HANFORD — Students bustled about the Adventist simulation lab Thursday, soaking in as much knowledge as they could while receiving hands-on experience from medical experts at Adventist Medical Center – Hanford.
A new wave of students arrived at Adventist Health on June 13 for the Discover Healthcare program — a program that keeps growing every year. This summer, 110 students were accepted into the eight-week program, compared to 80 students in 2016 and 60 students its first year.
The program gives high school and college students from across the Central Valley hands-on experience in the medical field. The students also get to volunteer in Adventist Health medical centers in Hanford, Selma and Reedley, as well as other departments that are of interest to them.
Amanda Jaurigui, a communications specialist for Adventist, said the program is free for the students.
Ambur George, an administrative assistant in the volunteer resource department at Adventist, said the students who enter the program are already interested in the medical field and eager to get hands-on experience.
George said by the end of the eight-week program, after the students have met and talked with nurses and doctors and completed various forms of training, they’ll have a pretty good idea of what they want to do as a career.
Students get to learn about surgery, respiratory therapy, baby delivery, how to properly lift patients, how to draw blood and how to perform CPR. This is the first year students have education in the simulation lab, so it has been a lot more hands-on than previous years.
Lemoore High School student Erick Vidal, 16, said he was just searching on the internet one day looking for ways to become involved with Adventist Health, when he saw there was a volunteer program in Hanford. He applied, had an interview and was accepted.
Mondays and Tuesdays are the days Vidal volunteers; he said he makes rounds to make sure patients are comfortable and asks if they need anything. He also answers phone calls, restocks inventory and sets up paperwork.
Vidal said his favorite part of the program is getting hands-on experience. He’s learned how to perform CPR and how to put an IV in, among other skills.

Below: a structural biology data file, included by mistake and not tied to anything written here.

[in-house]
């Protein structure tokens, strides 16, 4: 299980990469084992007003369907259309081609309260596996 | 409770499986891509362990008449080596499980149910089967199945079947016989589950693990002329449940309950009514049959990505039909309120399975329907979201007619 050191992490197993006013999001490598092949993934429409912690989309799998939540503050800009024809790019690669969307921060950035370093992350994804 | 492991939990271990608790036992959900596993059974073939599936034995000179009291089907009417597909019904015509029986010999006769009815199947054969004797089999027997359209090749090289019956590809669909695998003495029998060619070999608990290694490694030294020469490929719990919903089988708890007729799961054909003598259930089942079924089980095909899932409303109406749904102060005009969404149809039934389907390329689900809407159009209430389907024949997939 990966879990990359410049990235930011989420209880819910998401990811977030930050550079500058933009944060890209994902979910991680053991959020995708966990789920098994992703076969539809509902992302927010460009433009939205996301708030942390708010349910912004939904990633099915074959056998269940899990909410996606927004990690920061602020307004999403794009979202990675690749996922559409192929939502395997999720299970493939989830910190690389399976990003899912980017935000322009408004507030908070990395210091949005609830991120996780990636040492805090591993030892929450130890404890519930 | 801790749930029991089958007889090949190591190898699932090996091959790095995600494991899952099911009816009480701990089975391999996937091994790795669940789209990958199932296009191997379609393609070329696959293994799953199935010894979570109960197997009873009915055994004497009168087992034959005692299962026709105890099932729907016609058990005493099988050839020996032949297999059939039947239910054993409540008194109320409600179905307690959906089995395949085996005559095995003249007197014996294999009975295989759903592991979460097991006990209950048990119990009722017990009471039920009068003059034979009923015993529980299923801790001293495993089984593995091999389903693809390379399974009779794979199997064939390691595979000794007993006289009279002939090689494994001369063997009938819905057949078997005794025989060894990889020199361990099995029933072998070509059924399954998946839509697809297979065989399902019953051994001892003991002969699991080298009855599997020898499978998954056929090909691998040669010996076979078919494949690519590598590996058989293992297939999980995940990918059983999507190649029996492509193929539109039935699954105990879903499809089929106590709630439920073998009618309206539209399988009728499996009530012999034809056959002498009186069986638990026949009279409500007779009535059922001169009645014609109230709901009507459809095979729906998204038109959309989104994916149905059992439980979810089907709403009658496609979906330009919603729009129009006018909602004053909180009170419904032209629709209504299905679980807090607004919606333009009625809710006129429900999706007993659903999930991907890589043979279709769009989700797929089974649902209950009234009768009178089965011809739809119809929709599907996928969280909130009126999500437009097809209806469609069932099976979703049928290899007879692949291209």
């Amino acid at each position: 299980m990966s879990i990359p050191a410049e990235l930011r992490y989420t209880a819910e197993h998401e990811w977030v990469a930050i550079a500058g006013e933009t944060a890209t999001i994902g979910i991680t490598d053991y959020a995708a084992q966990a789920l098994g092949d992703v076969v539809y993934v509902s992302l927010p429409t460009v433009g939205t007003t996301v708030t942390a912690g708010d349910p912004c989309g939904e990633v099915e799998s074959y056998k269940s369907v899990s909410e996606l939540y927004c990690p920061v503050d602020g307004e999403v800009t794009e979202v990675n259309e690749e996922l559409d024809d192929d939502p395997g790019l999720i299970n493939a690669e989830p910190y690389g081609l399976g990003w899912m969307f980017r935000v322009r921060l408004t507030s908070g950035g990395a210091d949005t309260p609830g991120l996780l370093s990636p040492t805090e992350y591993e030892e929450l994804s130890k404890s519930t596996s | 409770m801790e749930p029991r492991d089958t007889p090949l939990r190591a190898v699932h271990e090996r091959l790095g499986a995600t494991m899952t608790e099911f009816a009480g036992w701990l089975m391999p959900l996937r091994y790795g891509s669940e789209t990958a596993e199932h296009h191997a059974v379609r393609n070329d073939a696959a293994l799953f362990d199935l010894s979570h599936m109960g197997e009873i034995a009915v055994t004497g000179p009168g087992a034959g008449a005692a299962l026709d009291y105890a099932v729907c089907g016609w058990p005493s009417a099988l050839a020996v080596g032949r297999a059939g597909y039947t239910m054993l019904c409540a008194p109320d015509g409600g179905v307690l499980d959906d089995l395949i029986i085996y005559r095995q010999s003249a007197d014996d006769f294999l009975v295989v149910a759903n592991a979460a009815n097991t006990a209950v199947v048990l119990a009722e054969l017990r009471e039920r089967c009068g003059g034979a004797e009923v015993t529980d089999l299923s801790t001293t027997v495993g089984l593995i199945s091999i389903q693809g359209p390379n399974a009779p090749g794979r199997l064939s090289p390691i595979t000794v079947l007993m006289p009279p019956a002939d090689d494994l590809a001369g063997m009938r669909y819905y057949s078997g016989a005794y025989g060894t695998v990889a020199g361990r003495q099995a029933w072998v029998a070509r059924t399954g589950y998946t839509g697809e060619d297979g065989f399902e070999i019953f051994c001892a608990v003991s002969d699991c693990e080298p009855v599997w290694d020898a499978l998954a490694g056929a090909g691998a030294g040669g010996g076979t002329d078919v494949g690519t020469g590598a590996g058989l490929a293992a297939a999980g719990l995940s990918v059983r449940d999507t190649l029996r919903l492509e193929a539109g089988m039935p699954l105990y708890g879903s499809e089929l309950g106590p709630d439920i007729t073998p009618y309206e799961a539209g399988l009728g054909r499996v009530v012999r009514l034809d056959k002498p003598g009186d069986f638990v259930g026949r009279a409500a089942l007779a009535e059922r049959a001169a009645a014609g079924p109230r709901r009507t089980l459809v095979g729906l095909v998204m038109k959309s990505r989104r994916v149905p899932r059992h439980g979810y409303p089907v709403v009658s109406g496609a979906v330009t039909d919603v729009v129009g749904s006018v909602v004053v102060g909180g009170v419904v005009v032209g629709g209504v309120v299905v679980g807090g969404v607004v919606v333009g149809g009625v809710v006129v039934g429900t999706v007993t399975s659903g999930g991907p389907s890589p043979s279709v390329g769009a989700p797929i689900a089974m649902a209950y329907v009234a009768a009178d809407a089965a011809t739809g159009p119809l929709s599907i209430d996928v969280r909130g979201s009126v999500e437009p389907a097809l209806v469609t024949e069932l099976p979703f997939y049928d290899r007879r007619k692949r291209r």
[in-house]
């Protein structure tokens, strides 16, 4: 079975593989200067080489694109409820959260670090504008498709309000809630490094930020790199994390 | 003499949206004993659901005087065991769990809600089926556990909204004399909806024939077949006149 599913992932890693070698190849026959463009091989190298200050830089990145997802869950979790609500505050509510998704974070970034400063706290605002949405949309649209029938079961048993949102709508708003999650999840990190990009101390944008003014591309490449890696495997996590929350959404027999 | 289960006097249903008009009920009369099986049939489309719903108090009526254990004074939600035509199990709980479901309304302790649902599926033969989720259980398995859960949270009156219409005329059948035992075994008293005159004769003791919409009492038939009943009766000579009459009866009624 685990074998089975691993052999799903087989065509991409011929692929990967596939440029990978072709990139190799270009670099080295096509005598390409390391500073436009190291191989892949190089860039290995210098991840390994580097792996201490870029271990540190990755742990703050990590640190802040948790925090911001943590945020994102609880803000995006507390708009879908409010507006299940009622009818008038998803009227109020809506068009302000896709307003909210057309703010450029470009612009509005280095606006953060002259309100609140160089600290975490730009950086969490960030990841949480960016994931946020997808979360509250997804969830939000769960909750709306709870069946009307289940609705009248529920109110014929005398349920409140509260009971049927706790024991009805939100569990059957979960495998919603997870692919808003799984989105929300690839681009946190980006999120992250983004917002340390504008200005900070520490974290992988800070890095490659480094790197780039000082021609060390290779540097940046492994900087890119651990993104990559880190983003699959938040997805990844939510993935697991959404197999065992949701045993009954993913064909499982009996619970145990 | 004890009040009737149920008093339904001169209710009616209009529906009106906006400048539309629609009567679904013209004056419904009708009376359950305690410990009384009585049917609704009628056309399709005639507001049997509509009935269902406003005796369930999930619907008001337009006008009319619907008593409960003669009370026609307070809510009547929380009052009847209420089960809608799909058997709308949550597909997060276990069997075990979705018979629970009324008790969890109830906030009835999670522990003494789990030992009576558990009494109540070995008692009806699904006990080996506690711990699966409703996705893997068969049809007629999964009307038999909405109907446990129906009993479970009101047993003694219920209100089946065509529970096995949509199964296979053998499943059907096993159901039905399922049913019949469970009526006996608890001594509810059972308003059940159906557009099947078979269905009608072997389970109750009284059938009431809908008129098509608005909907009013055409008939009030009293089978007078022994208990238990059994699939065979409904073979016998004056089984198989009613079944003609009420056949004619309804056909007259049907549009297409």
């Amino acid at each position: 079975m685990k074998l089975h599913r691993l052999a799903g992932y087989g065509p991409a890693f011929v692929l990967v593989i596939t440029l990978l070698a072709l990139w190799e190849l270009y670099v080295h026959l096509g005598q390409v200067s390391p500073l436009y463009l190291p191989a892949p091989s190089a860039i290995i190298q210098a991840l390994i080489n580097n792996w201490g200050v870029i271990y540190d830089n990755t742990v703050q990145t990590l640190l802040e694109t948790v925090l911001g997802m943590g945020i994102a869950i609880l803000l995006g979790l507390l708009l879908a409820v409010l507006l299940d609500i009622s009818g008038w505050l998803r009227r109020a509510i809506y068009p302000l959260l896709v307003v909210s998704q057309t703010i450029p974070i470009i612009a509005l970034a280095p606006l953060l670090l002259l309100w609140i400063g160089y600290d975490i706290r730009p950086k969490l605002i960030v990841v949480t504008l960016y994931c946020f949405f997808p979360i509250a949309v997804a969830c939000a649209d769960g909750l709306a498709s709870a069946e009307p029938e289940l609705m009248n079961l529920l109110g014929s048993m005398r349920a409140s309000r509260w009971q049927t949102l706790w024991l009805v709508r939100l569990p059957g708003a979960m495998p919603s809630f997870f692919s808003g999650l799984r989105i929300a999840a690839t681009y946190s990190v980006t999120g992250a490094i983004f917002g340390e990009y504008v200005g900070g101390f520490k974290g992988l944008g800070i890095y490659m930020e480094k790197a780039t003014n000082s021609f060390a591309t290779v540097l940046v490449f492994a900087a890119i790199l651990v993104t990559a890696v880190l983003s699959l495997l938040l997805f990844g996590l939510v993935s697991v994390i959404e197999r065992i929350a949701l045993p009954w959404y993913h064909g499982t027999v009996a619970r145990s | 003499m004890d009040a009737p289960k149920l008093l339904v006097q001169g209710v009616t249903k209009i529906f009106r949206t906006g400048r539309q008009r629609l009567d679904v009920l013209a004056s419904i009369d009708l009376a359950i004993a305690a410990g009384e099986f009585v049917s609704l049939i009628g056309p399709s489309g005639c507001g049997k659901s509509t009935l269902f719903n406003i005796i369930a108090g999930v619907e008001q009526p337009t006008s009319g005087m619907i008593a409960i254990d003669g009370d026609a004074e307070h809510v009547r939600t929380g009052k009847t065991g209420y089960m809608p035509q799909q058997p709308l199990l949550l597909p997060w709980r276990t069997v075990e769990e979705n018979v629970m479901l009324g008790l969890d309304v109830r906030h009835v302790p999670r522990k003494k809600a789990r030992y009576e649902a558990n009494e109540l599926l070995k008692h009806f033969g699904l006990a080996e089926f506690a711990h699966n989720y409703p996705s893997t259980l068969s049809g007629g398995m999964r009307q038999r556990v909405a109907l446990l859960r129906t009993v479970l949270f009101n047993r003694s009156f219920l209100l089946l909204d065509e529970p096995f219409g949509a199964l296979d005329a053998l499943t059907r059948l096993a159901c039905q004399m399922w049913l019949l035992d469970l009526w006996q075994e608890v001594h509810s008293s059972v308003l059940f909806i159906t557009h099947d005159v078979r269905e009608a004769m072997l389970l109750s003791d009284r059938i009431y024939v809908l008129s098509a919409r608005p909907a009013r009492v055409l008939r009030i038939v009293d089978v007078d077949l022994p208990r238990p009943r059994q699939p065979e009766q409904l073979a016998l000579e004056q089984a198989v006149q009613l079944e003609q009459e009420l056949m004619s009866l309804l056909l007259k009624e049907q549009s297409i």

Vidal said his long-term goal is to be an obstetrician-gynecologist, but he wants to become a registered nurse while still going to school so he will have a foot already in the door of the medical field.
What drew Vidal to this particular career choice was when his mother was pregnant and he would go with her to her appointments throughout her pregnancy; he became interested in the process and wanted to learn more.
“Ever since then, I’ve always wanted to be an OB-GYN,” Vidal said.
During the students’ interview process, they are asked to pick a few areas they are most interested in, and are placed in different areas of Adventist that are most compatible to the career choice they are thinking about, George said.
While students enjoy the hands-on experience, they also enjoy the learning aspect of the program, George said. They are constantly asking the doctors and nurses questions about school, how much it costs and how long it takes to complete.
George said the Adventist staff love to have the “purple shirts” — the students' uniforms are a purple polo shirt and khakis — around and always ask about them.
Each student has to go to one education day a week, plus complete 50 volunteer hours to graduate. Hanford holds one education day every week, while Adventist in Reedley holds two education days because the response was so great there.
“All the years that I’ve been a part of this, the students are just really excited and really eager and really dedicated,” George said. “They show up and they come — they come early and they want to be here.”
After the students complete their requirements, they get to have a graduation and are presented a certificate of completion for the program.
Friends and family members are all invited to graduation to be held Aug. 2 at the Hanford Civic Auditorium. Last year, George said 82 students graduated and more than 400 family members and friends showed up to the ceremony, so she expects even more this year.
After the students graduate, they can continue to volunteer if they like. Any student over the age of 18 can volunteer year-round, while younger students can volunteer on the weekend or after-school shifts.
Jaurigui said the doctors and nurses encourage the students to come back to the Valley after they’ve gone to school because they are the “medical future” and they are important to the health of the community.
“We are providing this for the kids in the Valley in hopes that they would come back,” Jaurigui said.
Vidal wanted to thank Adventist for not only accepting him into the program, but for putting on the program in general. He said even after he graduates, he wants to continue volunteering at Adventist.
“This is a really good program,” Vidal said. “I recommend this to anybody who wants to get into the medical field.”